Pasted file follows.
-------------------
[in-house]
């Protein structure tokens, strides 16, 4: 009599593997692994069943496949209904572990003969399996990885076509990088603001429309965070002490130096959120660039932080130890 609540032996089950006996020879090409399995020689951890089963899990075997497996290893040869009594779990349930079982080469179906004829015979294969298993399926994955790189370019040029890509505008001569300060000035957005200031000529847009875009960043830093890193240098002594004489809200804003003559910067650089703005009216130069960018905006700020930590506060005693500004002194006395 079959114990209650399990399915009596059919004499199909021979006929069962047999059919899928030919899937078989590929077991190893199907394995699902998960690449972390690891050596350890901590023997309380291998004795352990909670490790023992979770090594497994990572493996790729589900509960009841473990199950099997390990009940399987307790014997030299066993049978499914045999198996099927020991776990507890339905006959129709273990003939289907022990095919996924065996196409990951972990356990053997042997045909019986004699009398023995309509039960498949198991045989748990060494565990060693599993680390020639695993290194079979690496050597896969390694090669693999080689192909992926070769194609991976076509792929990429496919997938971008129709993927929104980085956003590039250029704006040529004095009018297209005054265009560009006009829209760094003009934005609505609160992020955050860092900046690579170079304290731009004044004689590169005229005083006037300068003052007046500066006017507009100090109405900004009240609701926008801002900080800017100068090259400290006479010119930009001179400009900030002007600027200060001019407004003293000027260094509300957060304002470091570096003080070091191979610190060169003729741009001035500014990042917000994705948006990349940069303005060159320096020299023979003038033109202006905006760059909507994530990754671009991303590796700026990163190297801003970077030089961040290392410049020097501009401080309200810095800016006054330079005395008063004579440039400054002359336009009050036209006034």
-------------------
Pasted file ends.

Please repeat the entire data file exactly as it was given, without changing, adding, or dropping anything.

[in-house]
């Protein structure tokens, strides 16, 4: 009599593997692994069943496949209904572990003969399996990885076509990088603001429309965070002490130096959120660039932080130890 609540032996089950006996020879090409399995020689951890089963899990075997497996290893040869009594779990349930079982080469179906004829015979294969298993399926994955790189370019040029890509505008001569300060000035957005200031000529847009875009960043830093890193240098002594004489809200804003003559910067650089703005009216130069960018905006700020930590506060005693500004002194006395 079959114990209650399990399915009596059919004499199909021979006929069962047999059919899928030919899937078989590929077991190893199907394995699902998960690449972390690891050596350890901590023997309380291998004795352990909670490790023992979770090594497994990572493996790729589900509960009841473990199950099997390990009940399987307790014997030299066993049978499914045999198996099927020991776990507890339905006959129709273990003939289907022990095919996924065996196409990951972990356990053997042997045909019986004699009398023995309509039960498949198991045989748990060494565990060693599993680390020639695993290194079979690496050597896969390694090669693999080689192909992926070769194609991976076509792929990429496919997938971008129709993927929104980085956003590039250029704006040529004095009018297209005054265009560009006009829209760094003009934005609505609160992020955050860092900046690579170079304290731009004044004689590169005229005083006037300068003052007046500066006017507009100090109405900004009240609701926008801002900080800017100068090259400290006479010119930009001179400009900030002007600027200060001019407004003293000027260094509300957060304002470091570096003080070091191979610190060169003729741009001035500014990042917000994705948006990349940069303005060159320096020299023979003038033109202006905006760059909507994530990754671009991303590796700026990163190297801003970077030089961040290392410049020097501009401080309200810095800016006054330079005395008063004579440039400054002359336009009050036209006034």